Surfers has come to this understanding that as much as we want to push specialty coffee, we cannot, because it will not fly.  If I start talking about the intricacies of growing and brewing coffee, I will lose my customers.  They don't care, 90% of them take their coffee with cream and sugar.  And that is absolutely okay.

So here is what we do: we provide specialty coffee.  It's on our menu, and we proudly display the numerous brewing methods they can choose from, and offer a selection of international coffees through Stumptown.  But we've accepted where we are, and we also offer syrups, and whipped cream, and seasonal drinks like Bacon Mocha or Black Widow.  We'll create our drinks to the best of our ability, and the customer can enjoy it with cream and sugar if they want.  And when we've made friends of our regulars, we have an easier time talking to them about the honesty of Stumptown's company, about tasting notes in our espresso, about a traditional coffee that they should try sometime.

I've thought about how the Modern Church parallels to my specialty coffee conundrum numerous times.  It's absolutely vital that those behind the modern church are solid in their theology, and are able to defend their faith as effortlessly as a barista swings out a beehouse and brews pourover-style.  I know people shy away from coffee when I throw out chemistry words.  I know people shy away from the church when we spill out our theology.

"My espresso parameters are 19.5 - 28 - 32" may not have the same weight to you, just as, the phrases of "soul-winning" or "accept Jesus as your personal savior" may not have relevance to the modern youth.

I would tell people that at Surfers Coffee Bar, "The well-crafted drinks might bring them here, but the kindness keeps them here."  Similarly, the church as a whole could use frou-frou smoke machines, or even their mile-long booklist of dead philosophers to reel people in.  But the kindness, the connections, the relationship between humankind and with the Godhead - these are the things that keep people coming back.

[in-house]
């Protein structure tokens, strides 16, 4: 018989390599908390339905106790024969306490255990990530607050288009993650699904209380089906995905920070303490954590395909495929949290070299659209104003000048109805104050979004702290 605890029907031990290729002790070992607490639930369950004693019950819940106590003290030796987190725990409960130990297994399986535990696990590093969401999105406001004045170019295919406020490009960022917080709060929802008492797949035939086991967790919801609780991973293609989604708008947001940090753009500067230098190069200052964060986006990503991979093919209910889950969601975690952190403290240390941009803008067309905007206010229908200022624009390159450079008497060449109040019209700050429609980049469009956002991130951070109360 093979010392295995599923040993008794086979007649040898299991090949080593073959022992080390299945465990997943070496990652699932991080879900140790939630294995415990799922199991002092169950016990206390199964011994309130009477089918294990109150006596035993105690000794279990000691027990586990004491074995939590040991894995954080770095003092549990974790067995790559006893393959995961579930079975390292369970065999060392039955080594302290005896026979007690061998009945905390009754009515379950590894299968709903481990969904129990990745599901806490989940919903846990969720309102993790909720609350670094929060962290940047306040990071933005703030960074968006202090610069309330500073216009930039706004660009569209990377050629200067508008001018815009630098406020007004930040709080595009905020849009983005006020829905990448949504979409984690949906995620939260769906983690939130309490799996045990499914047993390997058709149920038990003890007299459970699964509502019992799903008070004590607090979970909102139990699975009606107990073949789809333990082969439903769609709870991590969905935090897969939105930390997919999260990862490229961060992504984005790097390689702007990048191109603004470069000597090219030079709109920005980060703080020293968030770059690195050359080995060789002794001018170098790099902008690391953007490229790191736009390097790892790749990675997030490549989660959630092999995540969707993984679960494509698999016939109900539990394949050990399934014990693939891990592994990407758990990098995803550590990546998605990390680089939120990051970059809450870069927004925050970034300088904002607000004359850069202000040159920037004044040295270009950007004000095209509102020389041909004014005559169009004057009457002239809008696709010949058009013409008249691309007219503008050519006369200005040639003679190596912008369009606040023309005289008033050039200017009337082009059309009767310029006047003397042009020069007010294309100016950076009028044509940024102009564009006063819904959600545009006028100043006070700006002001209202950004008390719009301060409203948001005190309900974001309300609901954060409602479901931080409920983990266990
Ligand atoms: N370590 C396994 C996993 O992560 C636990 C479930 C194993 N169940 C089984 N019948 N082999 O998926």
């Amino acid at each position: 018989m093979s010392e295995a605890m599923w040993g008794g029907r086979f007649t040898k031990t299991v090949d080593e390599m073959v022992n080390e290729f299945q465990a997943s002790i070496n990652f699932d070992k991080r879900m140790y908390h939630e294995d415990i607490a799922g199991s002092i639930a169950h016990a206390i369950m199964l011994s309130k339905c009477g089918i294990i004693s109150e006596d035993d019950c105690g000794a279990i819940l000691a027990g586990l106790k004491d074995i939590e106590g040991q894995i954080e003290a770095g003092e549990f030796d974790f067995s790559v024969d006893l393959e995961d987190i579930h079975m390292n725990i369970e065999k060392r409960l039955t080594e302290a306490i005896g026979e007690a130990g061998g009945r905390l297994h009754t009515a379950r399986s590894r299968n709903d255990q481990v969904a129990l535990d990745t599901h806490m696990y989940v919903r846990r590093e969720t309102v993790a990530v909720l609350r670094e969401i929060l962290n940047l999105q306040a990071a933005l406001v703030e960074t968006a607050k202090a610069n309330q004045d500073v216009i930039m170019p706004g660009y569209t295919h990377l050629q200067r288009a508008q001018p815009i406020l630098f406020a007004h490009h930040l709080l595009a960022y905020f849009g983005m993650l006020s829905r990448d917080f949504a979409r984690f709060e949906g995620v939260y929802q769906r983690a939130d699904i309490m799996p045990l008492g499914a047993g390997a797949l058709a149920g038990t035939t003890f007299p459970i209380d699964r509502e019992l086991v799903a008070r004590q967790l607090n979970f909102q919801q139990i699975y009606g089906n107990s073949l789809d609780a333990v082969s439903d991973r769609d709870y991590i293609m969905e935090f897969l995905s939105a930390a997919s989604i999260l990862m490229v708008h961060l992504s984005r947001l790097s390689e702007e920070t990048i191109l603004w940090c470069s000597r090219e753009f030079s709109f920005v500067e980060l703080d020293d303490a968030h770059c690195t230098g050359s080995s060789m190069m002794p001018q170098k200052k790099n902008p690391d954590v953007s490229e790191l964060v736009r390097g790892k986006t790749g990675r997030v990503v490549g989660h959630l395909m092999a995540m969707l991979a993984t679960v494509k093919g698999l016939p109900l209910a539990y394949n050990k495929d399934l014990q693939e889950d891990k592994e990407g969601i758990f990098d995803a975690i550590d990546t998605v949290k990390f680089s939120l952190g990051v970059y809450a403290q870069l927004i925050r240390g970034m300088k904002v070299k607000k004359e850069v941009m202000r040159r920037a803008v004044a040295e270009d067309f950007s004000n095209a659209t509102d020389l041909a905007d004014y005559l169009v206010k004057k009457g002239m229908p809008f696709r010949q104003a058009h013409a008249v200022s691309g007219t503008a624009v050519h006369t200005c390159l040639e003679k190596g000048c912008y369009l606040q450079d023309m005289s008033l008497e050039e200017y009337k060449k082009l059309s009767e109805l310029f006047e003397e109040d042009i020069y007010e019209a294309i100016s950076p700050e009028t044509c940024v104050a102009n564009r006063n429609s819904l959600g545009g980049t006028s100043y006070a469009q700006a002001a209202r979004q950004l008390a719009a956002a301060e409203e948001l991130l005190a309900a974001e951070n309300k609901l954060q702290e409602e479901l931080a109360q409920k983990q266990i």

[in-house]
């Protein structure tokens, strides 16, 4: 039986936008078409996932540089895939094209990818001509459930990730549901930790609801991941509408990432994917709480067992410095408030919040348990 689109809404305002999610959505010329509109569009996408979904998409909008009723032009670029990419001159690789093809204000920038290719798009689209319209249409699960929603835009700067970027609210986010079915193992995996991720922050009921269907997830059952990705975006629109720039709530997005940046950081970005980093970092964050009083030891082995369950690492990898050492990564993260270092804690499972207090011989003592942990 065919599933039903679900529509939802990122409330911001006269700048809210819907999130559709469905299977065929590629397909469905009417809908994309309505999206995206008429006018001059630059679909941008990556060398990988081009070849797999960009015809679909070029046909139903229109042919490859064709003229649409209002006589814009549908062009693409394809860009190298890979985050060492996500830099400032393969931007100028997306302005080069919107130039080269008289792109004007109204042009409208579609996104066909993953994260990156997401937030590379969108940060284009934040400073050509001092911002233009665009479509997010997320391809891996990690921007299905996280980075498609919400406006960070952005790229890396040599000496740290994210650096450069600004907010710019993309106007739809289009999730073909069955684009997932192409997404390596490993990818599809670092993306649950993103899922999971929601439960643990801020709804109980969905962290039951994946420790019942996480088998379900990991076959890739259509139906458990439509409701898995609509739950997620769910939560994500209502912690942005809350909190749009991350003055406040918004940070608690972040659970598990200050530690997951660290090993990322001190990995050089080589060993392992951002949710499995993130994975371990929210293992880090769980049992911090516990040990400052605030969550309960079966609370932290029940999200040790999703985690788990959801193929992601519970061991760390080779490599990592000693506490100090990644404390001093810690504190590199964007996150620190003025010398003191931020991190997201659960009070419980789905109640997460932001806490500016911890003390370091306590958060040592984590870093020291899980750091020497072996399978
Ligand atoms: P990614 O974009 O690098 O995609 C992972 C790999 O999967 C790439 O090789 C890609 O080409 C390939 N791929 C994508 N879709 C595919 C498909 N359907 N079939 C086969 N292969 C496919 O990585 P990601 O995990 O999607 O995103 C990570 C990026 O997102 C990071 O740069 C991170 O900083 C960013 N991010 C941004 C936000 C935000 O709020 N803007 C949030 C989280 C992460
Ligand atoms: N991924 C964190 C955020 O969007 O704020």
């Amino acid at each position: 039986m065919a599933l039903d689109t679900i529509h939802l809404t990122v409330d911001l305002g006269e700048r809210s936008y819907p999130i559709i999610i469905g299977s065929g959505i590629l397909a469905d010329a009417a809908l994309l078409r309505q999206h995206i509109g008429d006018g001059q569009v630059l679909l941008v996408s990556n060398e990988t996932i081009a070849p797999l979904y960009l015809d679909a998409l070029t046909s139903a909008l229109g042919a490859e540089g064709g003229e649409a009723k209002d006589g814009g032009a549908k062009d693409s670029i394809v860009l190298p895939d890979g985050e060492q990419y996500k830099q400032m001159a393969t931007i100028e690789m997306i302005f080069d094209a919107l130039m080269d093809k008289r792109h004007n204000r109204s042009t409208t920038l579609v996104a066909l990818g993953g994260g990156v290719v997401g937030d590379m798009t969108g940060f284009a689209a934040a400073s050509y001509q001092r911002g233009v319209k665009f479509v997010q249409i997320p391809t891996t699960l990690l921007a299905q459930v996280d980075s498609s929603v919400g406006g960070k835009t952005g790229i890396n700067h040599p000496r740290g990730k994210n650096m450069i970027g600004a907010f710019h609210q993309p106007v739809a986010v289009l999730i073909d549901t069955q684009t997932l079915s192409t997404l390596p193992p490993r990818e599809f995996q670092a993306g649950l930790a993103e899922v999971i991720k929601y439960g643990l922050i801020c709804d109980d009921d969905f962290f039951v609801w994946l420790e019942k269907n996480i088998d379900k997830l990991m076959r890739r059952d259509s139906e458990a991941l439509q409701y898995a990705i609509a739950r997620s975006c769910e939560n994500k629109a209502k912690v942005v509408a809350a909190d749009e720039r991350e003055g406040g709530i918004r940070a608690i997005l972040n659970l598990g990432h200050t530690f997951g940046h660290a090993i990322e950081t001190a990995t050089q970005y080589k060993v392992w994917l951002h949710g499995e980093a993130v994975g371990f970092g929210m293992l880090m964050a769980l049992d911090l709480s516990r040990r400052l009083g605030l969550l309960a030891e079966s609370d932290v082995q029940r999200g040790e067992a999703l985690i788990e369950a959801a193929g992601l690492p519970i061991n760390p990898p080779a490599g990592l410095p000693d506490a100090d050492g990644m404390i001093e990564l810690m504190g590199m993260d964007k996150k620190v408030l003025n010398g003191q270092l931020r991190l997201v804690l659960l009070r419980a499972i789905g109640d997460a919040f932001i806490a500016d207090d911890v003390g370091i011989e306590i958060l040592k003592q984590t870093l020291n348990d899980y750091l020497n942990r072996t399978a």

And sometimes our customers keep coming back, and we get them to try a latte sans-syrup.  Then a cappuccino.  Then a short americano.  Then espresso.
And sometimes they don't get to the espresso, but they leave knowing they have invested in a place where they were also invested into.

And sometimes people keep coming back to the church, and we get them to join a prayer session or small group.  Then they reveal their talents.  And we plug them in.  And we mentor them, and grow with them, and watch them turn from student to teacher.
And sometimes they take a lot longer to get there, maybe they leave, but they leave knowing they have made friends.

(And then friends go out and have bible studies in coffee shops like Surfers.  And the cycle continues.)


Weirdly enough, this post got reverted to a draft and I can't remember my closing statements.
I suppose we'll have to go for part three....


currently watching: "History Channel's Guide to the Presidents"
currently listening: Kwabs, Perfect Ruin

Musings on the Modern Church. Pt 1.


Three of my least favorite things: washing my car, styrofoam, and women's conferences.
And thanks to a SCB pop-up cafe, I could begin a hashtag called #heardatawomensconference.

It will be laced with feel-good quotes
You are special.
You are worth it.
You hold the key to your freedom.
You choose to be who you are today.

As well as estrogen-based Christian lifestyle advice
New season, new journal!
Don't forget to wear waterproof mascara and foundation!

And things that shock me as a barista
Why don't you have a $15k Espresso Machine here.  Make me an iced soy caramel latte extra caramel no ice, and find a microwave to heat it up for me.

Yes, I am a disgruntled human at these hype events.  I cannot stand flashy, colorful lures, smoke machines during praise/worship, and songs that ask me to Jump or Shout or other actions that require Obedience to Avoid Shunning.  In fact, in those situations, my human nature turns me to a judgmental, haughty prude.  It's a shame.

But here are the truths about these events, and about the modern popular church, and about worshiptainment: